Daddy asks why he quit and Brick answers that he does not know. Daddy reels a little from his cigar; the mantel clock chimes ten sweetly. His gestures tense and jerky, he asks Brick why it is "so damn hard" for people to talk.
Act II begins with the first meeting between Big Daddy and Brick of the play, a meeting quickly interrupted by Daddy's birthday festivities. Gooper, Mae, and Maggie's wrangling is thinly veiled at best; the grandchildren put on a burlesque of familial devotion; and Reverend Tooker tactlessly discusses death and memorial windows.
Daddy's coarse outburst disrupts the party chatter, moving rapidly to the primary action of Act II, the encounter of father and son. Believing that he has returned from the dead, Daddy rejects all the hypocritical, pandering crap about him and proceeds to set his son straight. Belligerently, Daddy interrogates Brick on his sex life and his drinking. He asks him why he will not sleep with Maggie.
As the interrogation progresses, the relationship between Brick's sexuality and his drinking will become clearer. In attempting to establish a certain intimacy with Brick, Daddy will call him to judgment and help him become his rightful heir. He will refuse Brick's attempts at flight, refuse to allow his repressions to keep things unspoken between them, and force Brick to recognize the desire he could not avow in his friendship with Skipper. What melodramatically impels this Act is the men's showdown over what remains inadmissible between them. The two men push progressively toward the inadmissible's revelation. Note here the use of the clock. Its chime marks a shift in the scene's rhythm, moving into the father-son dialogue that composes the rest of the act. As Maggie notes in Act I, Daddy is an old-fashioned "Mississippi redneck"—large, brash, and vulgar. His humor is decidedly grotesque, much to the amusement of Maggie. Maggie, as she muses in Act I, is genuinely fond of Daddy and the only other one present attuned to and amused by grotesquerie.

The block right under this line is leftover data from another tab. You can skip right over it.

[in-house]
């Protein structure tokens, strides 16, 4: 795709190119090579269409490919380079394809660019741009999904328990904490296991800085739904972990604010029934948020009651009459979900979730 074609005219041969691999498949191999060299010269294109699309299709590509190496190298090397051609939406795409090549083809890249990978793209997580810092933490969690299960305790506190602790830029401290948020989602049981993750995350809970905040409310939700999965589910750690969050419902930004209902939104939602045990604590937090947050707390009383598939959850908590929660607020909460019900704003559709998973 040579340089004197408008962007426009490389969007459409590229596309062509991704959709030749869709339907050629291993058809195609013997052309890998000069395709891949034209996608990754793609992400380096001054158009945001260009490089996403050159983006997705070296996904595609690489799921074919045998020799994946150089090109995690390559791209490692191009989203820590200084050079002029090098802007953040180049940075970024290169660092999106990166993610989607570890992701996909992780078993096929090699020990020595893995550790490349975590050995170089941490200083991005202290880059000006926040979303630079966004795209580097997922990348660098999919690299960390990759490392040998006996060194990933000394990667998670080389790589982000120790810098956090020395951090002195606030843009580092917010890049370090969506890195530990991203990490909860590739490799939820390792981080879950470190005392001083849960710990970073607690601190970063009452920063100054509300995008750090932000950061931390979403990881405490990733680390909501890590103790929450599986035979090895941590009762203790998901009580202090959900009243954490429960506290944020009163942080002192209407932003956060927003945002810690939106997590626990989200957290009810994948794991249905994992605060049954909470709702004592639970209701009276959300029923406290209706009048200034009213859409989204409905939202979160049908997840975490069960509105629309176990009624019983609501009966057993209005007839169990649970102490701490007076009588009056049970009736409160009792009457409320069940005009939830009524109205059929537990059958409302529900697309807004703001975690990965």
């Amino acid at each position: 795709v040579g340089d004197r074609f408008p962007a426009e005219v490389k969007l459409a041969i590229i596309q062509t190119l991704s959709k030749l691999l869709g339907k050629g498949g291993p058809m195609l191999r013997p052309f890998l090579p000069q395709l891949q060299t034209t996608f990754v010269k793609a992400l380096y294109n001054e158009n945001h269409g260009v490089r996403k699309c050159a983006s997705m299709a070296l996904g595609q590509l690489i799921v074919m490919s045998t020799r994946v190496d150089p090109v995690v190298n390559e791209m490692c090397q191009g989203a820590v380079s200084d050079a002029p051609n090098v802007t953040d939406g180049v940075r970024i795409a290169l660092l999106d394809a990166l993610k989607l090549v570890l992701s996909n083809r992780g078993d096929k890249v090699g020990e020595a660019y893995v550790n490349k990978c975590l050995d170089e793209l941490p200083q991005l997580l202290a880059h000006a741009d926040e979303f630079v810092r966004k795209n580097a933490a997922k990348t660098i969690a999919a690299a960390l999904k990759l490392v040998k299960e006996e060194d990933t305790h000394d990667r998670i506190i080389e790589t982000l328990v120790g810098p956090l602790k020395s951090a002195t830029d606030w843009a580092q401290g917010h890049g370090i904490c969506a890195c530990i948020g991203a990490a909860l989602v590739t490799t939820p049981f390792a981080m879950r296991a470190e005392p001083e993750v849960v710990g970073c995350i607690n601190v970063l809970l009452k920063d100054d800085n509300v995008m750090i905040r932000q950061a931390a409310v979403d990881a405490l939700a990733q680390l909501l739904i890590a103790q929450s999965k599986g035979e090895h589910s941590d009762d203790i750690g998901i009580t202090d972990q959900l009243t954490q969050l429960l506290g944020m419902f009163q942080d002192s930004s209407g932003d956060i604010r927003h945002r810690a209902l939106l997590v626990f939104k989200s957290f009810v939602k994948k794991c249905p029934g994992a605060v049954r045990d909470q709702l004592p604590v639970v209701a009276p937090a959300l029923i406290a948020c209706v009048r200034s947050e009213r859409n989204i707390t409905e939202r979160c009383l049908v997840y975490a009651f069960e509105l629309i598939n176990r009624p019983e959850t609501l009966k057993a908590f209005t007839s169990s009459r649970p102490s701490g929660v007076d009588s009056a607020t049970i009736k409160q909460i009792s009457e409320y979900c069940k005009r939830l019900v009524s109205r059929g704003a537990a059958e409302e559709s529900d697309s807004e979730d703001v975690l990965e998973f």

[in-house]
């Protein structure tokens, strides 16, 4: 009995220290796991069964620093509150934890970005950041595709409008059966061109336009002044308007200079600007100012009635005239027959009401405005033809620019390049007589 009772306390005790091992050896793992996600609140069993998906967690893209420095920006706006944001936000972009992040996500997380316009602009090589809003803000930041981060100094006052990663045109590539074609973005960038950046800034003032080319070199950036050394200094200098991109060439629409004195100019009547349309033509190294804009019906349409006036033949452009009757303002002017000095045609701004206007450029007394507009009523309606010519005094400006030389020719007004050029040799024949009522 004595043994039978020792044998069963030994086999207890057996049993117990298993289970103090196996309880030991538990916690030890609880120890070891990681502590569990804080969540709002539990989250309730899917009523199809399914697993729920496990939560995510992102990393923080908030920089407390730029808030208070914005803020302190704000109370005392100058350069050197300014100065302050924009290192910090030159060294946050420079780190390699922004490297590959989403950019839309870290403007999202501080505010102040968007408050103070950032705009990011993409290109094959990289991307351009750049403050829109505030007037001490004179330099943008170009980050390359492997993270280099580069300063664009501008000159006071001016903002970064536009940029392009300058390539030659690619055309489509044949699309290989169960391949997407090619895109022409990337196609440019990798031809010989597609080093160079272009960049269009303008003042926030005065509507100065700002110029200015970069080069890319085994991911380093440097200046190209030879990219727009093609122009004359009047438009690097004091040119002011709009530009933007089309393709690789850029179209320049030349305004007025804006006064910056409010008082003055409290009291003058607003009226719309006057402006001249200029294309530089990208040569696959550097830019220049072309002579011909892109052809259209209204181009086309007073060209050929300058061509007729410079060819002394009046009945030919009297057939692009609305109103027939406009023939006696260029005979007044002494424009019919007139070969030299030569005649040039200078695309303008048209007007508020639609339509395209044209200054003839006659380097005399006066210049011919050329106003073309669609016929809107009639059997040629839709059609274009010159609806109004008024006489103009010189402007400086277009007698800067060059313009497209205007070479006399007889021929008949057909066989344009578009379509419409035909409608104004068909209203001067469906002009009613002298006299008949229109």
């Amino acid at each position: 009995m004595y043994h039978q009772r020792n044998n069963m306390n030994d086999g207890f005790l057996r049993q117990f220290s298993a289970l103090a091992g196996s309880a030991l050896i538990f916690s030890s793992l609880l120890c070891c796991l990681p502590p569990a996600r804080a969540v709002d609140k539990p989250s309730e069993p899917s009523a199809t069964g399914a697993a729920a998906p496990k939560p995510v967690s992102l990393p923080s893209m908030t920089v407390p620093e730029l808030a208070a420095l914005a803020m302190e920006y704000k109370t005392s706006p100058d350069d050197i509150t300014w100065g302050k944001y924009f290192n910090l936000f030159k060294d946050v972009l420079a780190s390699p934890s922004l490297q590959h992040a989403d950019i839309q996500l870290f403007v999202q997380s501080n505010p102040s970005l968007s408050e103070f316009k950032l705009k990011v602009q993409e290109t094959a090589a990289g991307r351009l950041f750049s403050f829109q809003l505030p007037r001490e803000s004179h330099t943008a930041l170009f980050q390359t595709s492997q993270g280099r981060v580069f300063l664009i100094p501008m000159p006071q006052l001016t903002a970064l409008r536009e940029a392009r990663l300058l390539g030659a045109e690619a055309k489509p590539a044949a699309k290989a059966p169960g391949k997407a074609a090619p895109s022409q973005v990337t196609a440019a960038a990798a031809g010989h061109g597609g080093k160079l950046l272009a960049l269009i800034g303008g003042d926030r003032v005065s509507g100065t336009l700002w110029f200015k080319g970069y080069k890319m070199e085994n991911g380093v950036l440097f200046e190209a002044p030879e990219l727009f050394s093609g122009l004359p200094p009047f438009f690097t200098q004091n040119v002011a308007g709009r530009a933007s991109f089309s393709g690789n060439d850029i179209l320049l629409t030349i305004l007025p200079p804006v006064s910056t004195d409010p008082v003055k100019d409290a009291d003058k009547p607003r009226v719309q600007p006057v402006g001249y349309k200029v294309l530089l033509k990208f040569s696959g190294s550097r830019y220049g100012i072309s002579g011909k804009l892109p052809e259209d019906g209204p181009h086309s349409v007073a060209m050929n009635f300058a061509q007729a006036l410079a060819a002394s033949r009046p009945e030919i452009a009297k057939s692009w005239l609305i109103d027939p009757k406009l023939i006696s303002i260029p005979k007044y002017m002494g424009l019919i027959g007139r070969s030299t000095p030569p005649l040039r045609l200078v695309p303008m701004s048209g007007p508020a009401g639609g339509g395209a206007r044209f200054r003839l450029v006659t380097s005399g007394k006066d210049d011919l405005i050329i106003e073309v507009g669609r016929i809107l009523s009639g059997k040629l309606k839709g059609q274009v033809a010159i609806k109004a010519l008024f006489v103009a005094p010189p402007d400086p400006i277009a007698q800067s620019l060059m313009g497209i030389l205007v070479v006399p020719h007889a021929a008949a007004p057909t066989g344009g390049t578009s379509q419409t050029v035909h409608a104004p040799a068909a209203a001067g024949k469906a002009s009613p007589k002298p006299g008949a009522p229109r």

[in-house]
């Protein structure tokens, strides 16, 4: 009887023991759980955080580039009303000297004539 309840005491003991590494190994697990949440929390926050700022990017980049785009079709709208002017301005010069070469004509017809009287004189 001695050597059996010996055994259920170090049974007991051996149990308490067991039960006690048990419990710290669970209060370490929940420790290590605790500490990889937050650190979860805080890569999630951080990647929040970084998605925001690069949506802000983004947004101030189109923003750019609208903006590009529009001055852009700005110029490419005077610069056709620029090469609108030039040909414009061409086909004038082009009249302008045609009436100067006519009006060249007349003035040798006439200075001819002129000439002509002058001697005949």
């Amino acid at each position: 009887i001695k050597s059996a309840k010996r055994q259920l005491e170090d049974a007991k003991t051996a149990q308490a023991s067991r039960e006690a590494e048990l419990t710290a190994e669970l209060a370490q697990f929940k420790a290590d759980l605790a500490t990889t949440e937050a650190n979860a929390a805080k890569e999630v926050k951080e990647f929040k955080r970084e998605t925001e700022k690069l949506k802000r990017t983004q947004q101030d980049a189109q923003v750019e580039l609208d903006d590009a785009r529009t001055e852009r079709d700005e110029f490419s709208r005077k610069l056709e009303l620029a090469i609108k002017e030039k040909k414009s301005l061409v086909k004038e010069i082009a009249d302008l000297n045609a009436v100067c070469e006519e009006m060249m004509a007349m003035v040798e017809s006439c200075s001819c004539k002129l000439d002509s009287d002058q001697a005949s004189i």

The primary butt of Daddy's jokes is Big Mama, who bears the brunt of his rage when she attempts to calm him. As he tells Mama, his colon has become spastic out of disgust from the lies and hypocrisy that define their life together. When Mama helpless laments that he has never believed she loved him, he can only murmur bitterly: "Wouldn't it be funny if that was true "
Mama appears deep in denial, constantly insisting that Big Daddy does not mean what he says. Note how she almost willfully misapprehends Daddy's disgust with mendacity. At first glance, it appears that Daddy's remark calls Mama's love into question. Daddy, however, does not doubt Mama's almost embarrassingly dogged devotion. His disgust is with his own mendacity, the life he has spent with a woman he cannot stand.